A Wedge-Based Approach to Estimating Health Co-Benefits of Climate Change Mitigation Activities in the United States

Published in: Climatic Change, v. 127, no. 2, Nov. 2014, p. 199-210

Posted on RAND.org on November 21, 2014

by John M. Balbus, Jeffery B. Greenblatt, Ramya Chari, Dev Millstein, Kristie L. Ebi

Read More

Access further information on this document at Climatic Change

This article was published outside of RAND. The full text of the article can be found at the link above.

Research Questions

  1. What are the potential health care savings from reducing greenhouse gas emissions?
  2. Can health-related savings offset the costs of implementing climate change policies?

While it has been recognized that actions reducing greenhouse gas (GHG) emissions can have significant positive and negative impacts on human health through reductions in ambient fine particulate matter (PM2.5) concentrations, these impacts are rarely taken into account when analyzing specific policies. This study presents a new framework for estimating the change in health outcomes resulting from implementation of specific carbon dioxide (CO2) reduction activities, allowing comparison of different sectors and options for climate mitigation activities. Our estimates suggest that in the year 2020, the reductions in adverse health outcomes from lessened exposure to PM2.5 would yield economic benefits in the range of $6 to $30 billion (in 2008 USD), depending on the specific activity. This equates to between $40 and $198 per metric ton of CO2 in health benefits. Specific climate interventions will vary in the health co-benefits they provide as well as in potential harms that may result from their implementation. Rigorous assessment of these health impacts is essential for guiding policy decisions as efforts to reduce GHG emissions increase in scope and intensity.

Key Findings

  • In 2020, reducing greenhouse gas emissions in the U.S. could save between $6 and $14 billion in health care costs, depending on how the reductions are achieved.
  • This would equal a health care savings of between $40 and $93 for every metric ton of carbon dioxide reduced.
  • Extremely aggressive strategies to reduce greenhouse gas emissions could yield between $10 to $24 billion worth of savings.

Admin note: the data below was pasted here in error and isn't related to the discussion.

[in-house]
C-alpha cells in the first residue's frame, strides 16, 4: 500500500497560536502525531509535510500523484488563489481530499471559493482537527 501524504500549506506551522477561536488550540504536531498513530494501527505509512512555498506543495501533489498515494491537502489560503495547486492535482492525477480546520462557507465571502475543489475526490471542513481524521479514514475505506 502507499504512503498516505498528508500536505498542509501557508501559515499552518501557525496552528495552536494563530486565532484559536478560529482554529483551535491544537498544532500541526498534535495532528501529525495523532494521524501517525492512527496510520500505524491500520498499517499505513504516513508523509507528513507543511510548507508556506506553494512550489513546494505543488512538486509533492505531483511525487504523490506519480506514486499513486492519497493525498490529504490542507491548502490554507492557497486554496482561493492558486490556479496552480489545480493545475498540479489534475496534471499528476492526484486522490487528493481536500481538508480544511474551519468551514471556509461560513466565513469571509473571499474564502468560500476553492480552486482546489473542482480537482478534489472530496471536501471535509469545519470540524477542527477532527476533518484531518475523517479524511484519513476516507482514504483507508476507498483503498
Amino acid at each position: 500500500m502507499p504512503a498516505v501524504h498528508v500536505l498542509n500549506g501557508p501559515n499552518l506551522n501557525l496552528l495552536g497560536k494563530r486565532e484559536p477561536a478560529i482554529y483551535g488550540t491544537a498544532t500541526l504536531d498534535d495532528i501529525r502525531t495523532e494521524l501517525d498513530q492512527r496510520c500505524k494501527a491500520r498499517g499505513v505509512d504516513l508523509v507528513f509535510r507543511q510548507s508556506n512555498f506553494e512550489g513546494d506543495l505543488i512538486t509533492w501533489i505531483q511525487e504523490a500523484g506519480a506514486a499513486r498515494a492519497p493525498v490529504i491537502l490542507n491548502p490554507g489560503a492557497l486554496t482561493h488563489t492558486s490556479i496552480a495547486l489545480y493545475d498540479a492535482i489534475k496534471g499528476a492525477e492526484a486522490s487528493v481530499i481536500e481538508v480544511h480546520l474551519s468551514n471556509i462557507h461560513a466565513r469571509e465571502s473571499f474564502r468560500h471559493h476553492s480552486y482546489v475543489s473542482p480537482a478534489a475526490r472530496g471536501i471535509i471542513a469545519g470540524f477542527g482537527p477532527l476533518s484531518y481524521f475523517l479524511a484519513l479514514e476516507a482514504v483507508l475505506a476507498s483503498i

• Fewer health problems related to greenhouse gas emissions—and thus lower health care costs—could help offset the price of implementing climate change policies.

This report is part of the RAND Corporation External publication series. Many RAND studies are published in peer-reviewed scholarly journals, as chapters in commercial books, or as documents published by other organizations.

Our mission to help improve policy and decisionmaking through research and analysis is enabled through our core values of quality and objectivity and our unwavering commitment to the highest level of integrity and ethical behavior. To help ensure our research and analysis are rigorous, objective, and nonpartisan, we subject our research publications to a robust and exacting quality-assurance process; avoid both the appearance and reality of financial and other conflicts of interest through staff training, project screening, and a policy of mandatory disclosure; and pursue transparency in our research engagements through our commitment to the open publication of our research findings and recommendations, disclosure of the source of funding of published research, and policies to ensure intellectual independence. For more information, visit www.rand.org/about/research-integrity.

The RAND Corporation is a nonprofit institution that helps improve policy and decisionmaking through research and analysis. RAND's publications do not necessarily reflect the opinions of its research clients and sponsors.